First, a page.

New products are carefully planned, meticulously designed, and thoroughly tested. Still, no matter how diligently they are planned and tested, there will be lessons learned along the way. Customer usage data is fed back to product development process to improve future versions of the product. Generally, the changes are more evolutionary than revolutionary: with goals to incrementally improve durability, weighting, or performance. Sometimes, however, lessons are learned the hard (and expensive) way.
Few industries can identify with this scenario like the medical industry. Here product failure can literally have life and death consequences. This is why medical implant manufacturers have such rigid standards and safeguards in place to ensure quality … usually. With all of the investment in design and manufacturing technology, human error can still bring the whole thing crashing down.
A little more than a decade ago, when joint implants (such as hip replacement) were becoming widely popular, a valuable lesson was learned. As metals come in to contact with one another, through either failure or normal wear, a process known as micromotion or “fretting,” can occur. When this happened, many patients experienced the following:
- Fretting (wear) and/or corrosion at the modular-neck junction possibly leading to osteolysis (bone dissolution)
- Joint loosening/dislocation
- Excessive metal debris leading to metal ion generation
- Inflammation of tissues leading to metallosis, necrosis (death of tissues) and/or pain
- Hypersensitivity/allergic response (infections)
- Broken devices
- Adverse Local Tissue Reaction (ALTR)
All artificial hip implants carry risks including wear of the component material. Metal-on-metal (MoM) hip implants have unique risks in addition to the general risks of all hip implants. In MoM hip implants, the metal ball and the metal cup slide against each other during walking or running. Metal can also be released from other parts of the implant where two implant components connect. Metal release will cause some tiny metal particles to wear off of the device into the space around the implant. Wear and corrosion at the connection between the metal ball and taper of the stem may also occur. Some of the metal ions (e.g. cobalt and chromium) from the metal implant or from the metal particles will enter the bloodstream and are circulated throughout the body creating a significant health hazard that resulted in serious illness, astronomical insurance claims, and, of course, litigation. As the scientific and manufacturing communities continued to learn, Titanium emerged as the material of choice solving the problem – or did it?
As more than one medical implant manufacturer learned, a good product design, one that has been painstakingly tested, and the most advanced materials are no guarantee against manufacturing process breakdowns. I’ve seen cases where multiple manufacturers produce implants only to find out when it was too late that the wrong material was used. In some of these instances cold rolled steel (CR) was mistakenly used in place of titanium to manufacture spine stabilizing rods. Because of the human body’s high concentration of saline, this material would over time experience corrosion – just like a rusty nail in the rain. The structural integrity of the corroding metal rods offered no spine support. In addition, harmful chemicals were released into the body posing health risks while causing extreme irritation to surrounding tissue.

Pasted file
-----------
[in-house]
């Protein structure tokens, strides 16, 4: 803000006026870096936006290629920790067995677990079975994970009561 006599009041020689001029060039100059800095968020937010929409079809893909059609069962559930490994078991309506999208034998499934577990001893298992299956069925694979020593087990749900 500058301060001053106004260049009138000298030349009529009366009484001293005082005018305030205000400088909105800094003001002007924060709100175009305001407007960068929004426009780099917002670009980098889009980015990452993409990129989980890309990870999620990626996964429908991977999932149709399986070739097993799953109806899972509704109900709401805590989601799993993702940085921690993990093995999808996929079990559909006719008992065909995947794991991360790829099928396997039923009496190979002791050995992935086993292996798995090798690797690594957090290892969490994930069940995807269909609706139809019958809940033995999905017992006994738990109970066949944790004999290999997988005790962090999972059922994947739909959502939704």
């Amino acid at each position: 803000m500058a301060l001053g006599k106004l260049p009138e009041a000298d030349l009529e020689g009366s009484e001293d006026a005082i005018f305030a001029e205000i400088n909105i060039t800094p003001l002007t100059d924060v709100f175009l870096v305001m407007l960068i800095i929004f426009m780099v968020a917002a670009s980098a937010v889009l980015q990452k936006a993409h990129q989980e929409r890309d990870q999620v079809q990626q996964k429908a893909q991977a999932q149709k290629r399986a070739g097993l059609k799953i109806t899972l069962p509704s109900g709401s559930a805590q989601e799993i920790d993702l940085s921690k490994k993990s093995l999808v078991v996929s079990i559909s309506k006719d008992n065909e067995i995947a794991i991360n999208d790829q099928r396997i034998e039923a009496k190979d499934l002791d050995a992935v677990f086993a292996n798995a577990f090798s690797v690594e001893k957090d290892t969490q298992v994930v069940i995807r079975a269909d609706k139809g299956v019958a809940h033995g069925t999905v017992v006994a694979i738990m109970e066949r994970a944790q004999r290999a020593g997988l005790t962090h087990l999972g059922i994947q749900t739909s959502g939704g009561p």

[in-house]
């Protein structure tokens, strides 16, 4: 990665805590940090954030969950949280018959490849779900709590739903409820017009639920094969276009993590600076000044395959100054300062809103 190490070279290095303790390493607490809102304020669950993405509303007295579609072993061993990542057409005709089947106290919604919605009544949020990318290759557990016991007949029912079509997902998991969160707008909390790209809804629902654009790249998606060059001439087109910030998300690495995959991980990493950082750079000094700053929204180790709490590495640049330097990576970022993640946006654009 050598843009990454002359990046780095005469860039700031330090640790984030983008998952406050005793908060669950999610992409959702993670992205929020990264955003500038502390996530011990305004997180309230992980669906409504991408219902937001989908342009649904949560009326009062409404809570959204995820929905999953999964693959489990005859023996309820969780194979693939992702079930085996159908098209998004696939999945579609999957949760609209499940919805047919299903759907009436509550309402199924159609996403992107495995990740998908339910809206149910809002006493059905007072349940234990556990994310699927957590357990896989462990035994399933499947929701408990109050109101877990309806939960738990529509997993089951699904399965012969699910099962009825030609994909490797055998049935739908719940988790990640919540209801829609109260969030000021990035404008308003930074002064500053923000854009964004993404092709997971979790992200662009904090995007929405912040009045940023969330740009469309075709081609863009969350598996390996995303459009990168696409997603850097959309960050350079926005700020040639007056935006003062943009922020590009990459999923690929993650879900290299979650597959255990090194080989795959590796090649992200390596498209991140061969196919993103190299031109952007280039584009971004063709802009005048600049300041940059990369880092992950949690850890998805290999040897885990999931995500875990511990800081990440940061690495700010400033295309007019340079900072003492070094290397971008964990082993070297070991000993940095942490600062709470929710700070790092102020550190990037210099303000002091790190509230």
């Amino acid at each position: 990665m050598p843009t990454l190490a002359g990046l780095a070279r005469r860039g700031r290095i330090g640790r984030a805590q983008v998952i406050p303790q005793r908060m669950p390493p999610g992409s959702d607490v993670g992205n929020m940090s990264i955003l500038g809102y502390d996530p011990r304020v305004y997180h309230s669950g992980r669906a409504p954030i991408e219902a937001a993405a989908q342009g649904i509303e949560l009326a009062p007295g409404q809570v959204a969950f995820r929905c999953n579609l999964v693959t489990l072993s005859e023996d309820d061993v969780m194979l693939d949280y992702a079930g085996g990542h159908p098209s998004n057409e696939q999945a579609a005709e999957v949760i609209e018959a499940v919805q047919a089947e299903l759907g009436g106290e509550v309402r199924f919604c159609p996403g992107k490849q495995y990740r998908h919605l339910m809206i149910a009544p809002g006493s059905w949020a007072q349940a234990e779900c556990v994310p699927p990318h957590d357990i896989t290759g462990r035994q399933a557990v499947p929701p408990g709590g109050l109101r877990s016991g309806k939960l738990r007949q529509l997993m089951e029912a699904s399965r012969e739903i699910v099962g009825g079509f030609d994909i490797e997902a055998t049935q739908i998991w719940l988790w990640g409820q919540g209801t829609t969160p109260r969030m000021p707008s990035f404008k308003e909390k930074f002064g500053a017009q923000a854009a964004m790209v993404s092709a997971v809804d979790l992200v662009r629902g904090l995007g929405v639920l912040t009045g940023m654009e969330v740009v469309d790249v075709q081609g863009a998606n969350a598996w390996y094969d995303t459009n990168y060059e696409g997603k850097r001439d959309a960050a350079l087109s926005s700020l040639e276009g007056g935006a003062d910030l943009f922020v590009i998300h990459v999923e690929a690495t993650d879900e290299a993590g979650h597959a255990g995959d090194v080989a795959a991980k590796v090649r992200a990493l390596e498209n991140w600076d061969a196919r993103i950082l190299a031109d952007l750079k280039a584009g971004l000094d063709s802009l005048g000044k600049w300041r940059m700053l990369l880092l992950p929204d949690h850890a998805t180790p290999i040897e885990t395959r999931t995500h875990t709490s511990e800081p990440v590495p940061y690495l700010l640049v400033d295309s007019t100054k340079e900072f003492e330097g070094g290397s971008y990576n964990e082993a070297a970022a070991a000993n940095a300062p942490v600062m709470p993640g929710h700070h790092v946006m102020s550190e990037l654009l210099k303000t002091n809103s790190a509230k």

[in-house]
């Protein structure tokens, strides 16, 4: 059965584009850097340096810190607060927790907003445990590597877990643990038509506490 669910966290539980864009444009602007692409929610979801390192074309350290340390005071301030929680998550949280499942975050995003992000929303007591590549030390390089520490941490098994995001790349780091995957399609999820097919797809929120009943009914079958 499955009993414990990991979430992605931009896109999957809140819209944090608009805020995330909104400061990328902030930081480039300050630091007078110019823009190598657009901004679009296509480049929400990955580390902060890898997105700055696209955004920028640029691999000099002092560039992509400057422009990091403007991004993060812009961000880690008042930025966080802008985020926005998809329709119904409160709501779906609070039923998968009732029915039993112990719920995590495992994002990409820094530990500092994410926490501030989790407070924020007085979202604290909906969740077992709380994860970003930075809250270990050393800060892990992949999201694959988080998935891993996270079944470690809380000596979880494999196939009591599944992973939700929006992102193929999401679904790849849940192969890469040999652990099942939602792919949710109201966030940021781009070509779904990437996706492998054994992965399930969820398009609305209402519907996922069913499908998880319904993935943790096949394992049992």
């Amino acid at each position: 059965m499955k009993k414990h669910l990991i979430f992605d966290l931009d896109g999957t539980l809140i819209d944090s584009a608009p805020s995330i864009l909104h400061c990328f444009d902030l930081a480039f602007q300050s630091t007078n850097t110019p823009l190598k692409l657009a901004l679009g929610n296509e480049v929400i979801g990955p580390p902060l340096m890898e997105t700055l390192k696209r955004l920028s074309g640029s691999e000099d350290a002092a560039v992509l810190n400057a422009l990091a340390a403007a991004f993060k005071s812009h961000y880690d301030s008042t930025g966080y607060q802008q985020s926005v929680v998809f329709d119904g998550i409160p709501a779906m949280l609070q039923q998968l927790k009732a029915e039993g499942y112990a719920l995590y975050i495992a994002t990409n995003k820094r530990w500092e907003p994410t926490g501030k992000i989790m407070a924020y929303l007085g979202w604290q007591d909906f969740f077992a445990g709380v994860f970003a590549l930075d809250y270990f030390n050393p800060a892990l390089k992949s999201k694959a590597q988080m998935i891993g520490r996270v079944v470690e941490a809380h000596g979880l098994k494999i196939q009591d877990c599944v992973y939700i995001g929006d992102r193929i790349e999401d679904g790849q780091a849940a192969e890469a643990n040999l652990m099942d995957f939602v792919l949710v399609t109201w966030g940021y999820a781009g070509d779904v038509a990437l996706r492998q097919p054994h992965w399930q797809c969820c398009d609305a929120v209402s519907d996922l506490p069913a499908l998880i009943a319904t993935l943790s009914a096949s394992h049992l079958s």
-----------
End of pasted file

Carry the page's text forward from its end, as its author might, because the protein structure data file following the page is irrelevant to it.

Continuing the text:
Dozens of surgeries were performed with the faulty rods. The manufacturer and had to recall the implants and surgeons had to go back in and remove the bad rods and replace with the correct ones. As you can expect, high insurance claims and lawsuits followed. The mistake nearly cost these manufacturers their business.
Positive Material Identification
Today there are methods available to help manufacturers be certain of materials being used. The process, known as Positive Material Identification, consists of tests to determine:
- Elemental Analysis: These tests determine if the materials contain the correct alloy. Wet Chemistry with Gasses is a process used to melt down a portion of the material to identify elements
- Mechanical Analysis: A micro-hardness edge-to-core test is performed to determine if the material is as strong as it should be.
- Gases: Metals contain gases. Testing for gasses is used to identify the type (nitrogen, hydrogen, oxygen) and amount of gasses within the metal. Gass content has a direct impact on material strength. Too much of a certain gas and the metal will not meet fatigue/strength standards.
Of course, if the manufacturer had checked with a simple refrigerator magnet, he would have discovered the material was positive for iron and rejected the lot (titanium is not ferro-magnetic). To learn more about Positive Material identification please contact me. I’ll be happy to offer suggestions on how you can ensure the structural integrity of your medical implants.
John McCloy has plenty more disturbing details about implants gone wrong:
- Just When I Thought I’d Seen It All…
- Be Careful Where You Sign
- Spinal Rod Failure & the Cost of Higher Education
Look out for more horror stories in the future! Find more information on Engineered Assurance here.